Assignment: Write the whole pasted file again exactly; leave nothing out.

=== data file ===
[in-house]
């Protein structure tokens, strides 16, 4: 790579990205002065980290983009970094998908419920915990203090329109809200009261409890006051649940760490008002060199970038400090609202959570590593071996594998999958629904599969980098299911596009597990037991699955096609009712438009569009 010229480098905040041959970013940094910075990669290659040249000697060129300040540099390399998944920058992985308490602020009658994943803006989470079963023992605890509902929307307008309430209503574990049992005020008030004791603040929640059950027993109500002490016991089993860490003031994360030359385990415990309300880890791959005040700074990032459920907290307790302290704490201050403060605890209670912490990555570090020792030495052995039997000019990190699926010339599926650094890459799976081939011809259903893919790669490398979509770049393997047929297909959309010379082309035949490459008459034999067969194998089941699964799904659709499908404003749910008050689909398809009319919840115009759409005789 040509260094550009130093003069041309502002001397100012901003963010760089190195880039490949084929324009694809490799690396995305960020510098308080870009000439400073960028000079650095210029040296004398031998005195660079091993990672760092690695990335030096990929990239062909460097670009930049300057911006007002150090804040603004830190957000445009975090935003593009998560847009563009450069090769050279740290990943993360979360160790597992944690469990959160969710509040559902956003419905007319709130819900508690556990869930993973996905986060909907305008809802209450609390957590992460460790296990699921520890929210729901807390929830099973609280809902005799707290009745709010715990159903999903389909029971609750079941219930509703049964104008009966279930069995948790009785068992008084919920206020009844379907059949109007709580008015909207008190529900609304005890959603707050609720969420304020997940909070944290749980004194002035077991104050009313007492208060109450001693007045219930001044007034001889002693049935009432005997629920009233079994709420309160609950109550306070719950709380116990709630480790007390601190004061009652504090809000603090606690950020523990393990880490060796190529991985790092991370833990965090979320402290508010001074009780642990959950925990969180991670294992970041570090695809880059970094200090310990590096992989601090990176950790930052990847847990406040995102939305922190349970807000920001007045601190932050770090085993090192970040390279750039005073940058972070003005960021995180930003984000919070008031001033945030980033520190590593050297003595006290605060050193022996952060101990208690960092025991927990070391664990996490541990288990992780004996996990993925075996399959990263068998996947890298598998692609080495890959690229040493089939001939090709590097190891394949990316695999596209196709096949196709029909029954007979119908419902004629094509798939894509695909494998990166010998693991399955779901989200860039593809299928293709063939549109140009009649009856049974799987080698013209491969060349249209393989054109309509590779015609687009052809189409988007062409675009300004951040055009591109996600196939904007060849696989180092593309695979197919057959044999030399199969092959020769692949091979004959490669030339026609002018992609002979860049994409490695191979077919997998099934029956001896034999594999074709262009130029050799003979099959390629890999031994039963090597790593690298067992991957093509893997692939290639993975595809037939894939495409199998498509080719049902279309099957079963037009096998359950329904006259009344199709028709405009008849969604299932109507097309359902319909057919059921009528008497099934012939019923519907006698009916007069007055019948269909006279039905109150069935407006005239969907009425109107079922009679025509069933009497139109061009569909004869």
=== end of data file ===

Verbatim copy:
[in-house]
């Protein structure tokens, strides 16, 4: 790579990205002065980290983009970094998908419920915990203090329109809200009261409890006051649940760490008002060199970038400090609202959570590593071996594998999958629904599969980098299911596009597990037991699955096609009712438009569009 010229480098905040041959970013940094910075990669290659040249000697060129300040540099390399998944920058992985308490602020009658994943803006989470079963023992605890509902929307307008309430209503574990049992005020008030004791603040929640059950027993109500002490016991089993860490003031994360030359385990415990309300880890791959005040700074990032459920907290307790302290704490201050403060605890209670912490990555570090020792030495052995039997000019990190699926010339599926650094890459799976081939011809259903893919790669490398979509770049393997047929297909959309010379082309035949490459008459034999067969194998089941699964799904659709499908404003749910008050689909398809009319919840115009759409005789 040509260094550009130093003069041309502002001397100012901003963010760089190195880039490949084929324009694809490799690396995305960020510098308080870009000439400073960028000079650095210029040296004398031998005195660079091993990672760092690695990335030096990929990239062909460097670009930049300057911006007002150090804040603004830190957000445009975090935003593009998560847009563009450069090769050279740290990943993360979360160790597992944690469990959160969710509040559902956003419905007319709130819900508690556990869930993973996905986060909907305008809802209450609390957590992460460790296990699921520890929210729901807390929830099973609280809902005799707290009745709010715990159903999903389909029971609750079941219930509703049964104008009966279930069995948790009785068992008084919920206020009844379907059949109007709580008015909207008190529900609304005890959603707050609720969420304020997940909070944290749980004194002035077991104050009313007492208060109450001693007045219930001044007034001889002693049935009432005997629920009233079994709420309160609950109550306070719950709380116990709630480790007390601190004061009652504090809000603090606690950020523990393990880490060796190529991985790092991370833990965090979320402290508010001074009780642990959950925990969180991670294992970041570090695809880059970094200090310990590096992989601090990176950790930052990847847990406040995102939305922190349970807000920001007045601190932050770090085993090192970040390279750039005073940058972070003005960021995180930003984000919070008031001033945030980033520190590593050297003595006290605060050193022996952060101990208690960092025991927990070391664990996490541990288990992780004996996990993925075996399959990263068998996947890298598998692609080495890959690229040493089939001939090709590097190891394949990316695999596209196709096949196709029909029954007979119908419902004629094509798939894509695909494998990166010998693991399955779901989200860039593809299928293709063939549109140009009649009856049974799987080698013209491969060349249209393989054109309509590779015609687009052809189409988007062409675009300004951040055009591109996600196939904007060849696989180092593309695979197919057959044999030399199969092959020769692949091979004959490669030339026609002018992609002979860049994409490695191979077919997998099934029956001896034999594999074709262009130029050799003979099959390629890999031994039963090597790593690298067992991957093509893997692939290639993975595809037939894939495409199998498509080719049902279309099957079963037009096998359950329904006259009344199709028709405009008849969604299932109507097309359902319909057919059921009528008497099934012939019923519907006698009916007069007055019948269909006279039905109150069935407006005239969907009425109107079922009679025509069933009497139109061009569909004869």